MLB Team May Strike Out

Baseball name dispute

In light of the upcoming third game of the World Series featuring the Houston Astros and the Atlanta Braves, a separate MLB baseball team is facing legal trouble. The former Cleveland Indians intend to adopt the Cleveland Guardians moniker in the 2022 season. Following this announcement of the baseball team’s newly adopted name this past July, the Cleveland Guardians roller derby team have alleged trademark infringement. One of the key pieces to the roller derby team’s argument is the perceivably hidden manner in which the trademark rights were obtained, which has contributed to the team’s frustrations and need to file a lawsuit. Read more

Toy Stuntman Lands in Court

Not all fun and games

Fans of the Toy Story movies may recall the character Duke Caboom and his striking resemblance to Evel Knievel.  The likeness of Evel Knievel is owned by K&K Productions, the company that is now suing Disney and Pixar, as well as subsidiaries that helped in the production of Toy Story 4.  The character, portrayed by the voice of Keanu Reeves, was adapted into the film without prior authorization from the company that owns the branding rights to Knievel, who passed away in 2007.  The movie itself is not only mentioned in the lawsuit, but also promotional toys sold in 2019 are included. Read more

Estate of Artist Pops Back into Court

Will a museum ever be built?

The reproduction rights for the artwork of deceased artist, Robert Indiana, will be determined in a court of law. Michael McKenzie filed the lawsuit in Portland, Maine this month and claims that he is fully entitled to the reproduction rights.  McKenzie worked with Indiana for many years as an art publisher and collaborator.  Indiana was known for creating pop-style art.  Despite the deal made while Indiana was alive, the executor of the late artist’s estate contends that McKenzie’s rights to reproduce ceased as soon as Indiana died. Read more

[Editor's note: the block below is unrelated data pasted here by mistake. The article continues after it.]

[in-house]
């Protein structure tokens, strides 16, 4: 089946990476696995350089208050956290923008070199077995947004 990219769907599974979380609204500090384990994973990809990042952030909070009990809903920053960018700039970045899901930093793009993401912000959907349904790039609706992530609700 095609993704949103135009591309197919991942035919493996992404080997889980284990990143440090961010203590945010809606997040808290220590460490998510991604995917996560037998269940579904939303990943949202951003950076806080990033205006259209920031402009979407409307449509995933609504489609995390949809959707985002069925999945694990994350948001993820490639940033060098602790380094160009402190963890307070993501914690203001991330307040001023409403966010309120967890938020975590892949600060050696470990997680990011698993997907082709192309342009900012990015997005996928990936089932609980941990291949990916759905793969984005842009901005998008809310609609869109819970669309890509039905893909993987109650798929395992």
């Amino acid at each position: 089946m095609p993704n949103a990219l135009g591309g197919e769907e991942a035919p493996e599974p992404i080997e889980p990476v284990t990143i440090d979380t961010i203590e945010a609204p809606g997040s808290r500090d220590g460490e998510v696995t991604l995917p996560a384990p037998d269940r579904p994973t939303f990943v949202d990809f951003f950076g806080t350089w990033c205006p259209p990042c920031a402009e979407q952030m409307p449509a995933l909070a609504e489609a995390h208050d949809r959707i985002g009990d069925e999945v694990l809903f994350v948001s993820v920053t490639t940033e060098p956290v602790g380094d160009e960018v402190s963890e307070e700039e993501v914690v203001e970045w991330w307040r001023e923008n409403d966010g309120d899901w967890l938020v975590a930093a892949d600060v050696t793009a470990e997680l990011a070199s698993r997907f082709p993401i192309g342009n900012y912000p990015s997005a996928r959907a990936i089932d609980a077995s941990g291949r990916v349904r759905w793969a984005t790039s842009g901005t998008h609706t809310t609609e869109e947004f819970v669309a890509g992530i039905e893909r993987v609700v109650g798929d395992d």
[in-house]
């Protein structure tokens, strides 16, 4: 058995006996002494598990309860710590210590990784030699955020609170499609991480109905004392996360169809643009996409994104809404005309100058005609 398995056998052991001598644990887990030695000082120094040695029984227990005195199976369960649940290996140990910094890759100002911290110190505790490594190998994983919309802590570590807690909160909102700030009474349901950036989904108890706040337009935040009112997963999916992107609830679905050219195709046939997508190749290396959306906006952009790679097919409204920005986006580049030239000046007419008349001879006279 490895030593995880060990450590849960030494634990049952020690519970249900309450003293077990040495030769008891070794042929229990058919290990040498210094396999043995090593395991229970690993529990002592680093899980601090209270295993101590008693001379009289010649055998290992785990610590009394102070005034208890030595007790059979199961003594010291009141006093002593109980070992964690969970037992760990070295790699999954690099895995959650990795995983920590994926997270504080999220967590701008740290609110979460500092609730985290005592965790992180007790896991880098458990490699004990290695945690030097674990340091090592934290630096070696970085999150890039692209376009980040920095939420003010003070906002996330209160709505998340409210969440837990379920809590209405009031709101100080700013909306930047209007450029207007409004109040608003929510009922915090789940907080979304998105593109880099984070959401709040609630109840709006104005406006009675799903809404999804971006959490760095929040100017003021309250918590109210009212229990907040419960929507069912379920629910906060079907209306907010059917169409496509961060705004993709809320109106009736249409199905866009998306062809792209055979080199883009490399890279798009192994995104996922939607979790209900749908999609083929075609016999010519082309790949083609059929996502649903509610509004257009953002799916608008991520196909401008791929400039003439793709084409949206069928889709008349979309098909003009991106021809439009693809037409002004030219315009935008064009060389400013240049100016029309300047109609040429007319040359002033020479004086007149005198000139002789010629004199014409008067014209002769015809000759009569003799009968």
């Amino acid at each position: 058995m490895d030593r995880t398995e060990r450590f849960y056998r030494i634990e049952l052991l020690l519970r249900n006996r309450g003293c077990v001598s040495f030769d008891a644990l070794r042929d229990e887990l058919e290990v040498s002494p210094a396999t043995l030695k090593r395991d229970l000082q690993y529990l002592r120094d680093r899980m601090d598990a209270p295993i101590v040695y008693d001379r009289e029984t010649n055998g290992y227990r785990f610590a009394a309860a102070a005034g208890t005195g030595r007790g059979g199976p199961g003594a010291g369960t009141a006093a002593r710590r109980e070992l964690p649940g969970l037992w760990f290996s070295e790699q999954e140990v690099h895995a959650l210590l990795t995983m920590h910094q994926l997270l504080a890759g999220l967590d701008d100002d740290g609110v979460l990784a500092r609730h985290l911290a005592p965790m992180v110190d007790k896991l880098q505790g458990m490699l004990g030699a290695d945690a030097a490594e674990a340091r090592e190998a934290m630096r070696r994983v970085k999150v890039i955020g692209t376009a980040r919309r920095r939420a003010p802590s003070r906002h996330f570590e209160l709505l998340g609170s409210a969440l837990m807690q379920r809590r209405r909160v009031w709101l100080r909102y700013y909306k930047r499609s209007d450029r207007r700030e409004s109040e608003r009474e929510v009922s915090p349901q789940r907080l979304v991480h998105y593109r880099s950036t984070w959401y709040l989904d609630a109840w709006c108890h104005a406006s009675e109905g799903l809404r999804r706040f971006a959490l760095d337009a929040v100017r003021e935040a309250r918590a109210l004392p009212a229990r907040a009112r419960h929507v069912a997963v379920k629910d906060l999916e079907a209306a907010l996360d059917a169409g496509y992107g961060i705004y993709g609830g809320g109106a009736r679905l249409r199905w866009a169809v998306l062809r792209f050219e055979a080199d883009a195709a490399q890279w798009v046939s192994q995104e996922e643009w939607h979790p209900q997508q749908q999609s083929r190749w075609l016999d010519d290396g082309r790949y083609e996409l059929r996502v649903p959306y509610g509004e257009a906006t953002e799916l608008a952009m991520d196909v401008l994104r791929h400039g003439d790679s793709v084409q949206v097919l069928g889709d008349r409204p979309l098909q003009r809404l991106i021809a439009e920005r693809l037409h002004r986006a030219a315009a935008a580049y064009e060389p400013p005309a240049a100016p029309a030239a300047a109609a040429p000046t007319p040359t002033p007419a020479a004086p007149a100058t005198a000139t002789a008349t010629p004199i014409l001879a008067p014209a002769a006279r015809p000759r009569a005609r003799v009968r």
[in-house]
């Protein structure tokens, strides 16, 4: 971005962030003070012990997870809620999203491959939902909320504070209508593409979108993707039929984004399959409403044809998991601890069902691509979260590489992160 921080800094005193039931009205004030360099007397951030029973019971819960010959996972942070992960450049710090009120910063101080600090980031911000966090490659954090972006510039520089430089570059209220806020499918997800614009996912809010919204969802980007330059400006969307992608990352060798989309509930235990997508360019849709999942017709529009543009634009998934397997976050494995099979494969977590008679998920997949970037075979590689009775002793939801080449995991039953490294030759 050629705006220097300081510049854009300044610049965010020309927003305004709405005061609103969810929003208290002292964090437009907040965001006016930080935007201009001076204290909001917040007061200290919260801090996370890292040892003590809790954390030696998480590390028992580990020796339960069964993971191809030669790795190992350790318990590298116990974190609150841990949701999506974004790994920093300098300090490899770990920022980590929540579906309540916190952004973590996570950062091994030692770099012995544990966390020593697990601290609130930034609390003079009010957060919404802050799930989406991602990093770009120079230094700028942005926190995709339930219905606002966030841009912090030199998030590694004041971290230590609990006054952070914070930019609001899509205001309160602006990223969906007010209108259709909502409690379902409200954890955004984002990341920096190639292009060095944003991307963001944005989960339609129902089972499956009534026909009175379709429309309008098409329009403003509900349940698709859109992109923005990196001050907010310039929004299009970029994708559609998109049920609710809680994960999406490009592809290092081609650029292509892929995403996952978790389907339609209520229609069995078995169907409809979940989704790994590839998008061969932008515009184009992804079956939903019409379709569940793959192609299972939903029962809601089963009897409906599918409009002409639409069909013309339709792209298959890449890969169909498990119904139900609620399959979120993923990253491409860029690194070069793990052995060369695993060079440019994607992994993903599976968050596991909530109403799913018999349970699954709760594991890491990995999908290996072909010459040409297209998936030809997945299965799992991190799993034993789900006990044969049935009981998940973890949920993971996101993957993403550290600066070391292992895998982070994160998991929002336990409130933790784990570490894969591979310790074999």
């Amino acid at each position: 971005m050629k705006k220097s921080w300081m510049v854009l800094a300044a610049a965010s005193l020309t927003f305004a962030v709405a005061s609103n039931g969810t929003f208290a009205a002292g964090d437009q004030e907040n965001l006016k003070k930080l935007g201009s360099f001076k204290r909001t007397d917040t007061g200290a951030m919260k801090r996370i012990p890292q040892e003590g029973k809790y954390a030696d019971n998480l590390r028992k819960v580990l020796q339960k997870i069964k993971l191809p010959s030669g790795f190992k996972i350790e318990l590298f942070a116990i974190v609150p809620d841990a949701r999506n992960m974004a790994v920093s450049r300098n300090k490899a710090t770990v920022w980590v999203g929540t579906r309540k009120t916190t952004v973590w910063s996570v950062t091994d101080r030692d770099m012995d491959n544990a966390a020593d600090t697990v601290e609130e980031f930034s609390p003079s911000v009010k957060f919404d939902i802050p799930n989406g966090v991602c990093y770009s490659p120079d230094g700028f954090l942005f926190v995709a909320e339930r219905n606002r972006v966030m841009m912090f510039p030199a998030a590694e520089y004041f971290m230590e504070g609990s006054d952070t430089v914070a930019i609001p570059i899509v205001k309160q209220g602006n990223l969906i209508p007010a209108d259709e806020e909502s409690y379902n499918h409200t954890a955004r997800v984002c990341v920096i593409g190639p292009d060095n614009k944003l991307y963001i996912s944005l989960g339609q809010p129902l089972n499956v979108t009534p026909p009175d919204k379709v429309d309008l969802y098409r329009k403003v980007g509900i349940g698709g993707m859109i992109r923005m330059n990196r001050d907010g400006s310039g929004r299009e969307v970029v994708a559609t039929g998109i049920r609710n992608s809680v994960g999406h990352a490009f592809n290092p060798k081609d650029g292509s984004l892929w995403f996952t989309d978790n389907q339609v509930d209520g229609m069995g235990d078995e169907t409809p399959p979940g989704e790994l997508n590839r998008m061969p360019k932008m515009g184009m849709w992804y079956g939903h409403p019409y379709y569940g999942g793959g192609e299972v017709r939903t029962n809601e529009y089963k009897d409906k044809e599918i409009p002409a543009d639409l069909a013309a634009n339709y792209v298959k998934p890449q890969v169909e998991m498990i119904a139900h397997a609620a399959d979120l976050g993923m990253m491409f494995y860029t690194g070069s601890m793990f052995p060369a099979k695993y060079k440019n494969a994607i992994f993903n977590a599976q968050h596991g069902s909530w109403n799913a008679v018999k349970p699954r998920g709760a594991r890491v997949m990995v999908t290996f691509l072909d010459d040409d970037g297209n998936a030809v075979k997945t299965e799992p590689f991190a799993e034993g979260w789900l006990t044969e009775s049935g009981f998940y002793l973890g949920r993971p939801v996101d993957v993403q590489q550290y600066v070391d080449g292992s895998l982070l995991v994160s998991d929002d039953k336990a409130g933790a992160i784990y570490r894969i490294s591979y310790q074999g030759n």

Doll Creates an Uncomfortable Space

Out of this world

Since 1986, American Girl Doll has become a household name.  The 18-inch dolls bear likenesses of young girls with different ethnicities, and the persona of each doll is developed into a character.  The introduction of the aspiring astronaut doll, Luciana Vega, in 2018 has caused more damage than intended. According to a recent lawsuit filed against American Girl Doll and its parent company Mattel, the Luciana doll is based off of a real person.  Lucianne Walkowicz did not approve of the representation and is suing the doll maker for trademark infringement. Read more

Tattoo Dispute Fades Away

Tattooed work of art

Much like painters or musicians, tattoo artists are creators in their own right.  However, are their inked canvases considered unique designs worthy of copyright protection?  Solid Oak Sketches seemed to think so, as the company filed a lawsuit against producers of NBA 2K video games, including Take-Two Interactive Software.  In 2016, the tattoo licensing firm accused NBA 2K of embodying athletes such as LeBron James, Eric Bledsoe, and Kenyon Martin with their real-life tattoos in the video games, without properly compensating the artists who tattooed them.  That lawsuit, initially filed in a Manhattan court, was just dismissed this month. Read more